She was 5th woman. 61st overall out of 360 people who finished under the cut off and 465 entrants (which tells me a lot of people didn't make it under the cut off or dropped out). 1st in 29 & under age group (I finished a tenth of a second behind her & was 21st in my age group!). 3:50:33 which is 8:48/mile on a pretty brutal course. Have I run tougher races? Of course, but never even close to a tougher road marathon. Point to point, 2000' of elevation gain. My guess is that you can take a flat marathon time & add 15-20 minutes to it which would put her at 3:30-35 and I projected she was about a 3:35 flat marathoner. There are downhills, but many more uphills of course. For her to pick this as a first marathon & run so flawlessly is... I'm just at a loss for adjectives. I have never run a race that went so smoothly as her's did- including this one! No one told me good luck or anything before this race- only, "Take care of Shannon." I'm glad. Even people who didn't know her told me that. That was my whole mindset and I feel bad I had to drop back a few times, but she pulled through. When I was done a few people asked me how I did. Seemed like a foreign concept. How I did?? Didn't even feel like I ran. Just there as a spectator.

But as for myself- achilles hurt bad. There were times I ran up hills with my foot positioned outward so it wouldn't hurt as much. There were times where I said, "Owww." There were a lot of times I was worried I wasn't going to make it with her. If I had been on my own running this, I may not have started because I know the achilles hurts most uphill. But if I did run alone, I would've been more aggressive which may or may not have paid off. Still I don't think I could've been much faster than 3:35 and on the other hand, could've been as far back as 4:05 without the responsibility I felt to catch up to Shannon. The day after, I'm not the least bit sore and my achilles actually feels the best its felt in 3 weeks!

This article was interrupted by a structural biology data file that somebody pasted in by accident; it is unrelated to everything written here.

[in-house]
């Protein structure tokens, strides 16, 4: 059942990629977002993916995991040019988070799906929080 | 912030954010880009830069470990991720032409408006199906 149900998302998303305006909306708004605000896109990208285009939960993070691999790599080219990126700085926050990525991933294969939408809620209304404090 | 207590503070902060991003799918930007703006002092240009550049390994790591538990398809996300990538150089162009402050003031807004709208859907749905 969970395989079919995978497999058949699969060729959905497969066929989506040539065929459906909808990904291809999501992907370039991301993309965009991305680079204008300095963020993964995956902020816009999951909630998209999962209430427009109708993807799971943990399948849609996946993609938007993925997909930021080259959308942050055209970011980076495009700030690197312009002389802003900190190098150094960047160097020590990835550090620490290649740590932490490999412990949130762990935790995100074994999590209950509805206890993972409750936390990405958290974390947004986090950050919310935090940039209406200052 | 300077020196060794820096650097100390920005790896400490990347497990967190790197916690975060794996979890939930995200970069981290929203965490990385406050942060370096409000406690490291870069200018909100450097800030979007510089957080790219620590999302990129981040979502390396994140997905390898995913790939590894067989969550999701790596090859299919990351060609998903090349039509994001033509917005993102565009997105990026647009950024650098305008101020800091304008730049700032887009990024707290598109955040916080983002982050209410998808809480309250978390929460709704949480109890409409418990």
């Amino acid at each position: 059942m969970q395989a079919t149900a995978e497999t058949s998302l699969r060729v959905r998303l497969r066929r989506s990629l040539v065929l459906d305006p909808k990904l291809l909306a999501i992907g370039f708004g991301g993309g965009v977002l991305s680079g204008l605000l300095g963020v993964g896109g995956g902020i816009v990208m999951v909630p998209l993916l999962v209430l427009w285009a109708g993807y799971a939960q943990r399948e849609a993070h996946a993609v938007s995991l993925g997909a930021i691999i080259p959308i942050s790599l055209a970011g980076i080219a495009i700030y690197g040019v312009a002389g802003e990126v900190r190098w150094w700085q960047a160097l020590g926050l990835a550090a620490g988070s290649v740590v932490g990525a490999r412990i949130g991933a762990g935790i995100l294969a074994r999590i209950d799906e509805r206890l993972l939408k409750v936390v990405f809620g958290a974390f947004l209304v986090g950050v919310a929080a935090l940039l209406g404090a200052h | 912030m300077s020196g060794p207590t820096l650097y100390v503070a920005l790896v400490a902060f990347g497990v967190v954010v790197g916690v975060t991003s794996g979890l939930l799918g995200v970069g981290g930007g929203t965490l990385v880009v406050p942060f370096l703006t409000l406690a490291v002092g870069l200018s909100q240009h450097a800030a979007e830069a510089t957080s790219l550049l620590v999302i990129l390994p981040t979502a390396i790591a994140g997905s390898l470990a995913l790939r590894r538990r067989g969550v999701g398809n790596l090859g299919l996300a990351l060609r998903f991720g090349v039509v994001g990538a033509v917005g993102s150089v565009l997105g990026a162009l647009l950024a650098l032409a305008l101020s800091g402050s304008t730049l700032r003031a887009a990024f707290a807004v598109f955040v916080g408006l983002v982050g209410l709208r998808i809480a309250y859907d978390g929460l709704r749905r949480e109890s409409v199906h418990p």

Course is beautiful winding through mountain laurel, a few streams, rock formations, Price Lake... no real overlooks. Has the feel of a mountain trail race without the trail. I fell hard late in the race looking at a small waterfall. Who falls in a road marathon?? Roads aren't closed to traffic and a lot of people complain, but it didn't bother me at all. It was a cool 65 degrees, but really humid and foggy. Strange to be dripping sweat and wringing out your shorts when it's 65 degrees outside. This is one I will definitely run again, but one you have to be in shape to run. I can't imagine going out there not feeling ready and trying to fake it. Probably the most meaningful experience yet in what has been the best year of running I've ever had. ...keeping in mind I started running in 1981.